@StefanKottwitz -- even with the \expandafters, wouldn't it be "safer" to save the prior value of \normalsize, say \let\originalnormalsize\normalsize, and use that in the definition, rather than \normalsize itself? –  barbara beeton Sep 1 '12 at 12:41
    
@barbarabeeton The \let way is indeed a nice and more understandable way. However regarding being safe, it adds the risk that the additional macro used for saving is already used by a class or package. Not a big deal, just to add it. That's why I tend to use \newcommand*{\origmacro}{} before saving, so at least an error would be raised instead of silently overwriting. –  Stefan Kottwitz Sep 1 '12 at 12:50

As an update of Stefan's answer.

Your questions should be closed as duplicated You will find a lot of question/answeres here. E.g.:

Different spacing around equation and align

Before showing some other approaches here a very important fact:

Don't miss the glue! The length \abovedisplayskip etc. can be defined with a glue and so you allow LaTeX to setup the space more flexible. Please read this question/answer: What is glue stretching?

However I want to show an other possibility to setup the length. First of all you can use the command \AtBeginDocument. The font will be setup at the beginning of the document and so the hook will executed the stuff later:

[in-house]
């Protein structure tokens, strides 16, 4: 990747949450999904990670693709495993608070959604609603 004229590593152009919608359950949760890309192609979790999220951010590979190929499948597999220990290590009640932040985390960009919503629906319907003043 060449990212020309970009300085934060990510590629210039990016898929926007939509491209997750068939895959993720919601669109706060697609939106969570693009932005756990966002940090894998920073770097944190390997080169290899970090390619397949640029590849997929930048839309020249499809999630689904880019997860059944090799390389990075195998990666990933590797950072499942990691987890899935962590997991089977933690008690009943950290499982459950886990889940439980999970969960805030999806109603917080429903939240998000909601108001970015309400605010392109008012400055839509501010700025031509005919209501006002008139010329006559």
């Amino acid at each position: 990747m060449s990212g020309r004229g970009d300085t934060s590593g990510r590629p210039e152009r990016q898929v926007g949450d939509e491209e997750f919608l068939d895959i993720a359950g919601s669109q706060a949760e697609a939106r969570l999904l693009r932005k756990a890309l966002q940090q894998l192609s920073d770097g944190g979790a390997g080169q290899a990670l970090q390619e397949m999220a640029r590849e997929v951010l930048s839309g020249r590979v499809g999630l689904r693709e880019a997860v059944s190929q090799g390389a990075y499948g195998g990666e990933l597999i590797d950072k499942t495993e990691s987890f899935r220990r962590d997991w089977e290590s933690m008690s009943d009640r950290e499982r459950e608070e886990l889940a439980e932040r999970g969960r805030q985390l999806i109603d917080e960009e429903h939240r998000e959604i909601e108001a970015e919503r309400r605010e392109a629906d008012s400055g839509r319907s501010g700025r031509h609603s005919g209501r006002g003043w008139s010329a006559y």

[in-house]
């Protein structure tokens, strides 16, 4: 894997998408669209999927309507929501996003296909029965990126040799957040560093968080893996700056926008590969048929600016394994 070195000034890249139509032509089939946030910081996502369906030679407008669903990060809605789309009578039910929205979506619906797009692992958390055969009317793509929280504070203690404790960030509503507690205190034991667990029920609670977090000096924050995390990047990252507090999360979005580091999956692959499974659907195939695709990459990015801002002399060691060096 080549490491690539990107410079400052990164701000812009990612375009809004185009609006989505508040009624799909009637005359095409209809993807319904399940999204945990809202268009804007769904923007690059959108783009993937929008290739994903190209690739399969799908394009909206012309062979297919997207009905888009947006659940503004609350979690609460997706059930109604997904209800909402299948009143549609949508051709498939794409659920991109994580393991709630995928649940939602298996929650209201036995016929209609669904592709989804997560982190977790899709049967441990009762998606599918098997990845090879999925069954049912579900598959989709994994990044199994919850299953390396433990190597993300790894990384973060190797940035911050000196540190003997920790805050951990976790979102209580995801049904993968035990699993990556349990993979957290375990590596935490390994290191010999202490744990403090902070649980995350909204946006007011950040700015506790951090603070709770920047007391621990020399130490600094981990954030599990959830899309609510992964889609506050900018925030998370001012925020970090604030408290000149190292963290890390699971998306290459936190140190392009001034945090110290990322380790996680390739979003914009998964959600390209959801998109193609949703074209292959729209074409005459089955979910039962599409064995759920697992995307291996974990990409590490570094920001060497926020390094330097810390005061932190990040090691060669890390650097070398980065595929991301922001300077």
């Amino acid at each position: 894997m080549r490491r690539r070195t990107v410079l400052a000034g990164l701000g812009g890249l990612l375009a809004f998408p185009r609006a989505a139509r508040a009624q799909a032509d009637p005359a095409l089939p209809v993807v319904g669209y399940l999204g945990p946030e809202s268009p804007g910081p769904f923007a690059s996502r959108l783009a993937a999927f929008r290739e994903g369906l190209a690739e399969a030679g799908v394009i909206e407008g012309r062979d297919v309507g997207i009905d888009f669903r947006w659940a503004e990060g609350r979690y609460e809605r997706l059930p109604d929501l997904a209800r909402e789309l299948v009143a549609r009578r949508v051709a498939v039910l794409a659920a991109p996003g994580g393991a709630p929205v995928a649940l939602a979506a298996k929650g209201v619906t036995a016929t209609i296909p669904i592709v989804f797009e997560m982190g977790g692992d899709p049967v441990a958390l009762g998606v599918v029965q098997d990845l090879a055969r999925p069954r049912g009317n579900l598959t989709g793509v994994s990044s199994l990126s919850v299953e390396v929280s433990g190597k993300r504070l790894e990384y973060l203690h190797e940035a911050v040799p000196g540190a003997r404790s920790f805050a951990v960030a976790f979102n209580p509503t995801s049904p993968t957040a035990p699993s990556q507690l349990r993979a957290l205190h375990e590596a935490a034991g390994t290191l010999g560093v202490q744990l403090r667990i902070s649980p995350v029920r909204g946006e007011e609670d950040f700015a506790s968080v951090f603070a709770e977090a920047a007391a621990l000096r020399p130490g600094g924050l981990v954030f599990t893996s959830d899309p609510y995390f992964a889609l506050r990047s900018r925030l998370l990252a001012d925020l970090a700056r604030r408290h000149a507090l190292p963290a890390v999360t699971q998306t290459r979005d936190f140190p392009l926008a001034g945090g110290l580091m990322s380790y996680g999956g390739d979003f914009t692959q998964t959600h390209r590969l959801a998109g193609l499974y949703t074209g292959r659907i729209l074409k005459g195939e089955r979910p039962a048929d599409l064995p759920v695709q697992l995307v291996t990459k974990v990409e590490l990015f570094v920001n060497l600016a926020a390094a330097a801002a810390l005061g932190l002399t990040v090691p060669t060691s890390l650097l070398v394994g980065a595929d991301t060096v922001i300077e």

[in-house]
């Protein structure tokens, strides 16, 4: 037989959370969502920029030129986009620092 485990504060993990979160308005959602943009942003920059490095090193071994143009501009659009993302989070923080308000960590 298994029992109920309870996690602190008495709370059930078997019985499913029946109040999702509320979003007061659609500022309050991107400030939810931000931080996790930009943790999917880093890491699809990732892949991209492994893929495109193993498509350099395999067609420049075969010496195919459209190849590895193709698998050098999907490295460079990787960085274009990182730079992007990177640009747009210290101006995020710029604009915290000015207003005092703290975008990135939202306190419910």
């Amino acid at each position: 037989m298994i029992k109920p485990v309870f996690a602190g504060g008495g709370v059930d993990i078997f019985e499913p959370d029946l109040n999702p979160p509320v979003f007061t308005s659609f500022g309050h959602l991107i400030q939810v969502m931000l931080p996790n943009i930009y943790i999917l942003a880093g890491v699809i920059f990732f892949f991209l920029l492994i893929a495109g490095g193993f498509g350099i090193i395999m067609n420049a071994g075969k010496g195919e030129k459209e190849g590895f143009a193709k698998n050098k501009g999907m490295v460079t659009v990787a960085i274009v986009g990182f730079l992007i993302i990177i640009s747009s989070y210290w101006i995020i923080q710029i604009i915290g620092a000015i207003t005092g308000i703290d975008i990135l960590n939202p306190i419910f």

\AtBeginDocument{%
 \abovedisplayskip=12pt plus 3pt minus 9pt
 \abovedisplayshortskip=0pt plus 3pt
 \belowdisplayskip=12pt plus 3pt minus 9pt
 \belowdisplayshortskip=7pt plus 3pt minus 4pt
}

The command \g@addto@macro is an internal macro. Packages like etoolbox or the newer one xpatch are providing more robust versions of the command \g@addto@macro. Show instead of using the internal command and without special handling of the @ you can use:

\usepackage{etoolbox}
\apptocmd\normalsize{%
 \abovedisplayskip=12pt plus 3pt minus 9pt
 \abovedisplayshortskip=0pt plus 3pt
 \belowdisplayskip=12pt plus 3pt minus 9pt
 \belowdisplayshortskip=7pt plus 3pt minus 4pt
}{}{}

or

\usepackage{xpatch}
\xapptocmd\normalsize{%
 \abovedisplayskip=12pt plus 3pt minus 9pt
 \abovedisplayshortskip=0pt plus 3pt
 \belowdisplayskip=12pt plus 3pt minus 9pt
 \belowdisplayshortskip=7pt plus 3pt minus 4pt
}{}{}

That is work with gather here a simple example. You should play with the lengths.:

\documentclass{article}
\usepackage{kantlipsum}
\usepackage{xpatch}
\xapptocmd\normalsize{%
 \abovedisplayskip=12pt plus 3pt minus 9pt
 \abovedisplayshortskip=0pt plus 3pt
 \belowdisplayskip=12pt plus 3pt minus 9pt
 \belowdisplayshortskip=7pt plus 3pt minus 4pt
}{}{}
\usepackage{amsmath}
\begin{document}
\kant[1]
\begin{gather}
  1 + 1 = 2
\end{gather}
\kant[1]
\begin{gather}
  1 + 1 = 2
\end{gather}
\kant[1]
\begin{subequations}
\begin{equation}
  1 + 1 = 2
\end{equation}
\end{subequations}
\kant[1]
\kant[1]
\end{document}
share|improve this answer
    
@User17670: There are no differences for gather or subequations –  Marco Daniel Sep 1 '12 at 13:54
    
@User17670: See edit –  Marco Daniel Sep 1 '12 at 13:56
    
@User17670: As duplicated is more correct because the MWE shows that the lengths will work for gather too. –  Marco Daniel Sep 1 '12 at 14:02

Your Answer

 
discard

By posting your answer, you agree to the privacy policy and terms of service.

Not the answer you're looking for? Browse other questions tagged or ask your own question.